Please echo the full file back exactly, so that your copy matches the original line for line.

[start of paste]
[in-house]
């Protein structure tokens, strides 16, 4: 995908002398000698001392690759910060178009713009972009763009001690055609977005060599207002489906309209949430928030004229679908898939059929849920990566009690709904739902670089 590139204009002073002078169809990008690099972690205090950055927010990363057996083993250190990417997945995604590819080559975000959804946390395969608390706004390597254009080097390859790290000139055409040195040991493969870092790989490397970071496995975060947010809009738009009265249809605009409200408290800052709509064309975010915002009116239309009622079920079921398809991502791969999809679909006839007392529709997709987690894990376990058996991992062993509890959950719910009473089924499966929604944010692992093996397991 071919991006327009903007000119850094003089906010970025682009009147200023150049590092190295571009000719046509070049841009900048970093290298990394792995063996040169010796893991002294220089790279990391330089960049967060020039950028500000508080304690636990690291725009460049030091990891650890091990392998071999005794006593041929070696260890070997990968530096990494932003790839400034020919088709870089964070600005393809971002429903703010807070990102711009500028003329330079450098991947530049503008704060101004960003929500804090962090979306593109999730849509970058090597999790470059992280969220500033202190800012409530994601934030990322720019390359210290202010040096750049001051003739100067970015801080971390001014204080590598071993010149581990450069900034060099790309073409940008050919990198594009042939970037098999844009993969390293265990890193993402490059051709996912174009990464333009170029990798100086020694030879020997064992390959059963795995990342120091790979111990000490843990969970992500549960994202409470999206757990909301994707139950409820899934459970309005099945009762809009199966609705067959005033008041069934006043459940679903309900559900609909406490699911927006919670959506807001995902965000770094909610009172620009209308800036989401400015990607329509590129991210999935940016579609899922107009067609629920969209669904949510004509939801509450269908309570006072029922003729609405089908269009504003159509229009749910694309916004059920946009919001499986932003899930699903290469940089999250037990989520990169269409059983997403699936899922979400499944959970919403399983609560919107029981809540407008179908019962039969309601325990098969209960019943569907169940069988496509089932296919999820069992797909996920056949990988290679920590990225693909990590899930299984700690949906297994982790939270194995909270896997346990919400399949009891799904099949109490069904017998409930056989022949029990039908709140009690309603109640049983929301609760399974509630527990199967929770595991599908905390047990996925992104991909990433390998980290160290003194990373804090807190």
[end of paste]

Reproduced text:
[in-house]
């Protein structure tokens, strides 16, 4: 995908002398000698001392690759910060178009713009972009763009001690055609977005060599207002489906309209949430928030004229679908898939059929849920990566009690709904739902670089 590139204009002073002078169809990008690099972690205090950055927010990363057996083993250190990417997945995604590819080559975000959804946390395969608390706004390597254009080097390859790290000139055409040195040991493969870092790989490397970071496995975060947010809009738009009265249809605009409200408290800052709509064309975010915002009116239309009622079920079921398809991502791969999809679909006839007392529709997709987690894990376990058996991992062993509890959950719910009473089924499966929604944010692992093996397991 071919991006327009903007000119850094003089906010970025682009009147200023150049590092190295571009000719046509070049841009900048970093290298990394792995063996040169010796893991002294220089790279990391330089960049967060020039950028500000508080304690636990690291725009460049030091990891650890091990392998071999005794006593041929070696260890070997990968530096990494932003790839400034020919088709870089964070600005393809971002429903703010807070990102711009500028003329330079450098991947530049503008704060101004960003929500804090962090979306593109999730849509970058090597999790470059992280969220500033202190800012409530994601934030990322720019390359210290202010040096750049001051003739100067970015801080971390001014204080590598071993010149581990450069900034060099790309073409940008050919990198594009042939970037098999844009993969390293265990890193993402490059051709996912174009990464333009170029990798100086020694030879020997064992390959059963795995990342120091790979111990000490843990969970992500549960994202409470999206757990909301994707139950409820899934459970309005099945009762809009199966609705067959005033008041069934006043459940679903309900559900609909406490699911927006919670959506807001995902965000770094909610009172620009209308800036989401400015990607329509590129991210999935940016579609899922107009067609629920969209669904949510004509939801509450269908309570006072029922003729609405089908269009504003159509229009749910694309916004059920946009919001499986932003899930699903290469940089999250037990989520990169269409059983997403699936899922979400499944959970919403399983609560919107029981809540407008179908019962039969309601325990098969209960019943569907169940069988496509089932296919999820069992797909996920056949990988290679920590990225693909990590899930299984700690949906297994982790939270194995909270896997346990919400399949009891799904099949109490069904017998409930056989022949029990039908709140009690309603109640049983929301609760399974509630527990199967929770595991599908905390047990996925992104991909990433390998980290160290003194990373804090807190």